>> TAYFUN ACARER:  Thank you very much for your presentation.  I would like to thank all speakers for their remarks.  We come to the end of the IGF 2014.  I will make my completing remarks in Turkish.  Could you please check headphones with you?

Distinguished Ambassadors, distinguished ambassadors of the world's Internet, ladies and gentlemen, we gather in Istanbul and we had a very robust crowd and we discussed the Internet at length, and we covered many angles.  And this year we had representation from 150 countries, and there were 3400 registered participants.  We had main sessions and workshops that also attracted remote participation, and as such, we reached a wider geography and 1200 extra people attended or participated in our discussions.

We discussed access, we discussed development, Internet policies, net neutrality, cybersecurity, critical Internet resources and Human Rights.  We covered all of these important topics.  At this year's IGF meeting, there was a special emphasis on Human Rights, economic, social and cultural dimensions, personal data, protection of privacy and IGF is a very important platform for discussing all of these topics obviously.  But in order to further boost the efficiency of IGF, concrete outputs are also equally important.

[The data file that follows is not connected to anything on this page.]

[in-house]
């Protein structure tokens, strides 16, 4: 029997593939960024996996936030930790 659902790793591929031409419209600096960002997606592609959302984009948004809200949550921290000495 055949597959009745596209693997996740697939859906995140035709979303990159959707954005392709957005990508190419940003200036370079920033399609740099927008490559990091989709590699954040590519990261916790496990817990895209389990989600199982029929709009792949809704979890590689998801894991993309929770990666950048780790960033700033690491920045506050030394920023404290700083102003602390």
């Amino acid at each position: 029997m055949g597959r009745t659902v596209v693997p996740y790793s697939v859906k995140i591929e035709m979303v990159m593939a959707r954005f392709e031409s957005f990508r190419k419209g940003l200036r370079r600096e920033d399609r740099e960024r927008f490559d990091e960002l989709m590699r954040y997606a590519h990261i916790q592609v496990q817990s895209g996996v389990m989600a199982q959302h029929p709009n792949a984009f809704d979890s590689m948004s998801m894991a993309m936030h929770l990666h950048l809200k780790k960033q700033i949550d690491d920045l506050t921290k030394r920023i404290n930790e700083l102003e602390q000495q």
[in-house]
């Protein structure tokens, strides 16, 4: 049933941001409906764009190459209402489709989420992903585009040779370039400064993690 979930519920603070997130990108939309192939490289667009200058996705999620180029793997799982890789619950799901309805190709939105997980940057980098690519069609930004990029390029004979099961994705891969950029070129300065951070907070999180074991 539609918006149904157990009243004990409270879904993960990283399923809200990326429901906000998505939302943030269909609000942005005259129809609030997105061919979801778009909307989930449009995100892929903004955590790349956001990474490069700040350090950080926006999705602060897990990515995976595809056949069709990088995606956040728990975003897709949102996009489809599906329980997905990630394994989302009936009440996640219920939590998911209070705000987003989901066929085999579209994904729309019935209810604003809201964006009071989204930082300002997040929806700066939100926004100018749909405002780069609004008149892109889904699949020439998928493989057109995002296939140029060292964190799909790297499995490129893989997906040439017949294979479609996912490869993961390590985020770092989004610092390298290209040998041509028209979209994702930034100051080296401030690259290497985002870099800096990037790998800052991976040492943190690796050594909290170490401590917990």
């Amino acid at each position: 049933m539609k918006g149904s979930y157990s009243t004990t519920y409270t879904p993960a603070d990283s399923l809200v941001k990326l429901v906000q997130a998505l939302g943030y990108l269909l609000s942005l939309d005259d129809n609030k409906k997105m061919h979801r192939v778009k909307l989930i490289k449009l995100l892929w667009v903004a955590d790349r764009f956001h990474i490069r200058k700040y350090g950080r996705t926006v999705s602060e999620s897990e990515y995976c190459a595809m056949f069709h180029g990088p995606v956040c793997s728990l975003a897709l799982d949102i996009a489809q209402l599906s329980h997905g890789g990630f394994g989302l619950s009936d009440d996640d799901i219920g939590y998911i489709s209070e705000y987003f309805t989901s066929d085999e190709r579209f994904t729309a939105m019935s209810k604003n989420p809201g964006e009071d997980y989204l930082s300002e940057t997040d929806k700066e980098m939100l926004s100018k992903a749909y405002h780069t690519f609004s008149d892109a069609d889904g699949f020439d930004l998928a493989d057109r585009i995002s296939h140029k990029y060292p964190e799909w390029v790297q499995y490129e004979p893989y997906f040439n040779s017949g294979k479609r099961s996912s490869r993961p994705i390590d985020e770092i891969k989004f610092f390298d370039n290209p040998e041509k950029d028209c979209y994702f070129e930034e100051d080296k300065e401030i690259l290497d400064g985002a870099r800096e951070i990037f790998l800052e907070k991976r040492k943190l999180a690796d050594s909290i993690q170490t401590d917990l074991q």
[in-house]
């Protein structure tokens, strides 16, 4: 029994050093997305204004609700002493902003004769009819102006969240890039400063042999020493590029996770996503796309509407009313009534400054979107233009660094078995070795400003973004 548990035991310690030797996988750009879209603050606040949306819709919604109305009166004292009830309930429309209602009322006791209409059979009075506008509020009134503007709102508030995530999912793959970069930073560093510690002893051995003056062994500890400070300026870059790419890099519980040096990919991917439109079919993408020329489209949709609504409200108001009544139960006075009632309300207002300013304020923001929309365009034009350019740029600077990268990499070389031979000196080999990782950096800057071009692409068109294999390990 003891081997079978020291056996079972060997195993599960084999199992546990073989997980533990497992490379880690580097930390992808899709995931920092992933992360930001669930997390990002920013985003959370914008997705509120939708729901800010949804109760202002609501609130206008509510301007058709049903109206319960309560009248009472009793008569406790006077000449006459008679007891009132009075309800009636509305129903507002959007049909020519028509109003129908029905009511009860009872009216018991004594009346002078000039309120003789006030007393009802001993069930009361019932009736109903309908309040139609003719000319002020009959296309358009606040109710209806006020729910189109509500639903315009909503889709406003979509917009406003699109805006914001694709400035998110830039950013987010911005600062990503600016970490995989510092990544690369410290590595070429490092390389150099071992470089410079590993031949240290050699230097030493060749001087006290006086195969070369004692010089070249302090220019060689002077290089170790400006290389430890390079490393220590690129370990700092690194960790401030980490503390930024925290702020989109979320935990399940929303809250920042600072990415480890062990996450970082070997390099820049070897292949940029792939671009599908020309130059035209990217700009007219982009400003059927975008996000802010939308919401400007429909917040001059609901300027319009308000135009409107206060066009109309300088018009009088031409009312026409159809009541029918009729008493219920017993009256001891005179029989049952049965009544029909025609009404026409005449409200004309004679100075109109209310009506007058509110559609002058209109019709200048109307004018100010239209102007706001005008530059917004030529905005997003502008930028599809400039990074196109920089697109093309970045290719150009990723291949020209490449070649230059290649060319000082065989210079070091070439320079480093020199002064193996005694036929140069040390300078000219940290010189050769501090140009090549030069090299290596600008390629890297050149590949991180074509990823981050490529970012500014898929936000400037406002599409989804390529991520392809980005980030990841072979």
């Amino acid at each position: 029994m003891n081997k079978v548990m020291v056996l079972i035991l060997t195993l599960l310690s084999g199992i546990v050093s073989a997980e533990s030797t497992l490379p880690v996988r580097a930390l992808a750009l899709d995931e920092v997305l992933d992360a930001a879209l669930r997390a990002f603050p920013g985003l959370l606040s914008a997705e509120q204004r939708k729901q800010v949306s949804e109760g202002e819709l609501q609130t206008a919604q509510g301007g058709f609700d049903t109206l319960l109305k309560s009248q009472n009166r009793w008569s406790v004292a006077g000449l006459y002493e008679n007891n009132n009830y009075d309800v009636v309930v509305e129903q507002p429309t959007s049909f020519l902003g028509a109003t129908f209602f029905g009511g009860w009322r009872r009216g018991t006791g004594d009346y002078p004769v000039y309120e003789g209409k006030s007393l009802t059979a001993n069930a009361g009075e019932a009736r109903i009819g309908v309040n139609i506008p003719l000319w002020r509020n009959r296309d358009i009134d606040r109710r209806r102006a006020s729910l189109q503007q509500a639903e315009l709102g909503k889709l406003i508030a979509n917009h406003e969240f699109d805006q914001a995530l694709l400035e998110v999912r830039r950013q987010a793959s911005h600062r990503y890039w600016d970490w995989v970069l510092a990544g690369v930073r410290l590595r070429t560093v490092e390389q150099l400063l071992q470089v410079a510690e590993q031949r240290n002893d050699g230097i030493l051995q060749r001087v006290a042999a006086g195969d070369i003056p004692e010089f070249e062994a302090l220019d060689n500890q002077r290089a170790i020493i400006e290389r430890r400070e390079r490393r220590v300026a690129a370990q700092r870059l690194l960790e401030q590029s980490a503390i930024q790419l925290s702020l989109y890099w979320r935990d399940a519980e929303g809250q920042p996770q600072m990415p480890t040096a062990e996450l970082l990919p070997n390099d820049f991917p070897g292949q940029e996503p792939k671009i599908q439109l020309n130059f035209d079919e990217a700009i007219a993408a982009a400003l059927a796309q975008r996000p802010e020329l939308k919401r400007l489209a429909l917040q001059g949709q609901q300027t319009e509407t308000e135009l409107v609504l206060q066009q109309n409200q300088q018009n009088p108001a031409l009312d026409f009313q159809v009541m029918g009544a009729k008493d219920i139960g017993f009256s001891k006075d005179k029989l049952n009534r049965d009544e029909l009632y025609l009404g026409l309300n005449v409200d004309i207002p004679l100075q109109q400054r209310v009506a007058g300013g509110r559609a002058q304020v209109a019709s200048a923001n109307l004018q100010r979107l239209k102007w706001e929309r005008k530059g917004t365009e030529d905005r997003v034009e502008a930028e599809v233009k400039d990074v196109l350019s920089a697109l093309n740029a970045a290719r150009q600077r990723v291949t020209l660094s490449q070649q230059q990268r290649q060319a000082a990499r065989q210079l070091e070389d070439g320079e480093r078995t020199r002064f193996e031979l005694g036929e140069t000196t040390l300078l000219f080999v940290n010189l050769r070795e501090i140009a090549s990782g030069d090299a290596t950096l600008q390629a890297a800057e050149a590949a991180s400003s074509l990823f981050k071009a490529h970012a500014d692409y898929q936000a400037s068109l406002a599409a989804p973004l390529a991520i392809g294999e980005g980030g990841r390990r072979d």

That's why at the opening remarks our minister talked about the preparation of an Internet Universal Declaration, and I would like to draw your attention to this.  The Internet Universal Declaration should without delay be prepared in a multi‑stakeholder fashion and this would be the best concrete output of IGF, I believe.  Dear guests, this year's IGF, there was a very large participation at the meetings, and all of the sessions were followed with great enthusiasm.

For this I would like to thank all of the participants.  The fact that the number of participants was high goes to show that IGF's importance is also increasing, and the need for IGF is also increasing.  I believe that the wide participation at IGF for this year was thanks to this, and the bar was also raised thanks to wide participation, and IGF will be held in Brazil next year.  So for Brazil and for future hosts, the bar has been raised.  And we wish Brazil every success and we hereby pledge that we are ready to provide them with all sorts of support as we can.